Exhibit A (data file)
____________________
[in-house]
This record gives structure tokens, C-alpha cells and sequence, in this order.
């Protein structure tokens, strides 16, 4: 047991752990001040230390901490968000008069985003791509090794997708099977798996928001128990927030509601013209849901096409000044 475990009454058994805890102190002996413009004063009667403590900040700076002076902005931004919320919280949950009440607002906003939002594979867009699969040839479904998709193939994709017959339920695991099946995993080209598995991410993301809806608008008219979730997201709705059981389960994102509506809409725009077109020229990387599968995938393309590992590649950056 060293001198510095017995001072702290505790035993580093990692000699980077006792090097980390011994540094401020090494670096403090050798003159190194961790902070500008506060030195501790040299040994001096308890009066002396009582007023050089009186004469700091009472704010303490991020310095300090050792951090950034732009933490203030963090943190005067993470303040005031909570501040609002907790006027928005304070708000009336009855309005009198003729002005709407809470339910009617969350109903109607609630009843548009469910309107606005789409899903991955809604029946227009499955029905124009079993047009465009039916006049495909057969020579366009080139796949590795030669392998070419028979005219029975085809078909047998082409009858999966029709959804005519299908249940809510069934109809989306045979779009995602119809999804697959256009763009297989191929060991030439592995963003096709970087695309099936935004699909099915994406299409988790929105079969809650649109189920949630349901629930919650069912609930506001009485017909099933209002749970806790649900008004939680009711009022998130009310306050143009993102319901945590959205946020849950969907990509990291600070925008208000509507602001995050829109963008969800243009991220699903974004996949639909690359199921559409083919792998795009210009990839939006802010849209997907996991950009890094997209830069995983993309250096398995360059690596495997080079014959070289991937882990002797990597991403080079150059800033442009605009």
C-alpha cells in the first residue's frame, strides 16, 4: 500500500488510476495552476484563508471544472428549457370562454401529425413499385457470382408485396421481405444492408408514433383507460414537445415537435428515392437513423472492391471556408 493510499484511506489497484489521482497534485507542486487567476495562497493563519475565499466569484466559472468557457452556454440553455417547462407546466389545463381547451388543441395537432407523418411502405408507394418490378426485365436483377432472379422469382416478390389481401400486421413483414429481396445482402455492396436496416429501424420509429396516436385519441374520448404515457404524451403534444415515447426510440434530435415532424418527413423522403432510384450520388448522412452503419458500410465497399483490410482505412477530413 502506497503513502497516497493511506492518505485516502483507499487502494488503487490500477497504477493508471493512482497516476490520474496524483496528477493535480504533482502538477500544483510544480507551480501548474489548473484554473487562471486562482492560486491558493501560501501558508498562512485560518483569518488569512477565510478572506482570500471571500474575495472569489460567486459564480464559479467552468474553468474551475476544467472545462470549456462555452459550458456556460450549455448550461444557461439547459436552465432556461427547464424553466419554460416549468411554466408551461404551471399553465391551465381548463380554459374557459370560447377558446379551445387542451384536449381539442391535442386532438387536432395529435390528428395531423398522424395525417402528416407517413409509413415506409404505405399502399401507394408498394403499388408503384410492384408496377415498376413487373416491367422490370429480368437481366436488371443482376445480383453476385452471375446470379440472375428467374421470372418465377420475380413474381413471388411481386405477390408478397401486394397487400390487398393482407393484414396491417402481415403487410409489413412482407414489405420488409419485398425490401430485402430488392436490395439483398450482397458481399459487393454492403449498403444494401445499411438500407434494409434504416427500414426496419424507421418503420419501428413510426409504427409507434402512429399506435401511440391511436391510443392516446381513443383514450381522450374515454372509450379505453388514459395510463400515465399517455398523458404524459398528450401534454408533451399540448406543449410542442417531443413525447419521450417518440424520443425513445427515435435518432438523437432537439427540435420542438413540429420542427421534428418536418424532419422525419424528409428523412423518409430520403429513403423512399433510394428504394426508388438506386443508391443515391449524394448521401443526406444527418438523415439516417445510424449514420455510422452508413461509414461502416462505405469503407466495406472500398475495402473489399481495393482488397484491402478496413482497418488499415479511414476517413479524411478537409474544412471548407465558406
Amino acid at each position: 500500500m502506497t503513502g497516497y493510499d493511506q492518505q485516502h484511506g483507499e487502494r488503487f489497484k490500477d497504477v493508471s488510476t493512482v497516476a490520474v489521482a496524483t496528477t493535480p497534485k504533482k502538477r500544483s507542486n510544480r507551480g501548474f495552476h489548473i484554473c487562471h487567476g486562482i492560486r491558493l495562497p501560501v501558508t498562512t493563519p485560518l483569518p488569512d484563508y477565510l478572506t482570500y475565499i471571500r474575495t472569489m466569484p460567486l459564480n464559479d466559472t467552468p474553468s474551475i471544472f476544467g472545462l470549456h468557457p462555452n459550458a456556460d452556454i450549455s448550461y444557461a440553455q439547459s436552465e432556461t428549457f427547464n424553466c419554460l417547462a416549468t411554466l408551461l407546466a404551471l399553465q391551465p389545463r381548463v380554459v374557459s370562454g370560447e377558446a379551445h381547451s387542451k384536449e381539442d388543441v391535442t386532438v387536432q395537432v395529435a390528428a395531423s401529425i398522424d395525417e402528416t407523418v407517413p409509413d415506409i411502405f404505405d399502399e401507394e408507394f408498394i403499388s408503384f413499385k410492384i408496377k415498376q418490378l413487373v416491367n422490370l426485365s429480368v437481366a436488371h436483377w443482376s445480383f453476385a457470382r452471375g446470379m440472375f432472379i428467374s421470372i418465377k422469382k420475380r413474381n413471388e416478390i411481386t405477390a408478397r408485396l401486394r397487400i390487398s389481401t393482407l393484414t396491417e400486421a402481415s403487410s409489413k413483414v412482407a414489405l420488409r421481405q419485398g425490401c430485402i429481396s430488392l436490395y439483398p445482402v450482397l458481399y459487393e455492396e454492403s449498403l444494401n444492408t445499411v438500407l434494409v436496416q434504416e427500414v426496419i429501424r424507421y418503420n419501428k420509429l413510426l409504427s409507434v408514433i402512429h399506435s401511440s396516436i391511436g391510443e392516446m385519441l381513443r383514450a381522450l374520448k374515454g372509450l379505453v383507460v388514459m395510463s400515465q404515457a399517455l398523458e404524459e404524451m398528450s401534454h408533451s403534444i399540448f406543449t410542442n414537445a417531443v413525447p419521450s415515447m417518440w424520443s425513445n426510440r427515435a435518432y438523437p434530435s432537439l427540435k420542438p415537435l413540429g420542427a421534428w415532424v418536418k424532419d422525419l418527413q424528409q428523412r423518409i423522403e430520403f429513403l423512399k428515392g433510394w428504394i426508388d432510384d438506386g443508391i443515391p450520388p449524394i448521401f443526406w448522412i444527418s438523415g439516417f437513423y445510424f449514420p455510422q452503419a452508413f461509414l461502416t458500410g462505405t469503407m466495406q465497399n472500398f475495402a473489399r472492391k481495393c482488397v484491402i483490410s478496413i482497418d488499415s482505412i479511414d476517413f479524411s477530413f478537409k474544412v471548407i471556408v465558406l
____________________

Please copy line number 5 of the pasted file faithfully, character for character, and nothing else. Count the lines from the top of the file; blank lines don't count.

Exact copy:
Amino acid at each position: 500500500m502506497t503513502g497516497y493510499d493511506q492518505q485516502h484511506g483507499e487502494r488503487f489497484k490500477d497504477v493508471s488510476t493512482v497516476a490520474v489521482a496524483t496528477t493535480p497534485k504533482k502538477r500544483s507542486n510544480r507551480g501548474f495552476h489548473i484554473c487562471h487567476g486562482i492560486r491558493l495562497p501560501v501558508t498562512t493563519p485560518l483569518p488569512d484563508y477565510l478572506t482570500y475565499i471571500r474575495t472569489m466569484p460567486l459564480n464559479d466559472t467552468p474553468s474551475i471544472f476544467g472545462l470549456h468557457p462555452n459550458a456556460d452556454i450549455s448550461y444557461a440553455q439547459s436552465e432556461t428549457f427547464n424553466c419554460l417547462a416549468t411554466l408551461l407546466a404551471l399553465q391551465p389545463r381548463v380554459v374557459s370562454g370560447e377558446a379551445h381547451s387542451k384536449e381539442d388543441v391535442t386532438v387536432q395537432v395529435a390528428a395531423s401529425i398522424d395525417e402528416t407523418v407517413p409509413d415506409i411502405f404505405d399502399e401507394e408507394f408498394i403499388s408503384f413499385k410492384i408496377k415498376q418490378l413487373v416491367n422490370l426485365s429480368v437481366a436488371h436483377w443482376s445480383f453476385a457470382r452471375g446470379m440472375f432472379i428467374s421470372i418465377k422469382k420475380r413474381n413471388e416478390i411481386t405477390a408478397r408485396l401486394r397487400i390487398s389481401t393482407l393484414t396491417e400486421a402481415s403487410s409489413k413483414v412482407a414489405l420488409r421481405q419485398g425490401c430485402i429481396s430488392l436490395y439483398p445482402v450482397l458481399y459487393e455492396e454492403s449498403l444494401n444492408t445499411v438500407l434494409v436496416q434504416e427500414v426496419i429501424r424507421y418503420n419501428k420509429l413510426l409504427s409507434v408514433i402512429h399506435s401511440s396516436i391511436g391510443e392516446m385519441l381513443r383514450a381522450l374520448k374515454g372509450l379505453v383507460v388514459m395510463s400515465q404515457a399517455l398523458e404524459e404524451m398528450s401534454h408533451s403534444i399540448f406543449t410542442n414537445a417531443v413525447p419521450s415515447m417518440w424520443s425513445n426510440r427515435a435518432y438523437p434530435s432537439l427540435k420542438p415537435l413540429g420542427a421534428w415532424v418536418k424532419d422525419l418527413q424528409q428523412r423518409i423522403e430520403f429513403l423512399k428515392g433510394w428504394i426508388d432510384d438506386g443508391i443515391p450520388p449524394i448521401f443526406w448522412i444527418s438523415g439516417f437513423y445510424f449514420p455510422q452503419a452508413f461509414l461502416t458500410g462505405t469503407m466495406q465497399n472500398f475495402a473489399r472492391k481495393c482488397v484491402i483490410s478496413i482497418d488499415s482505412i479511414d476517413f479524411s477530413f478537409k474544412v471548407i471556408v465558406l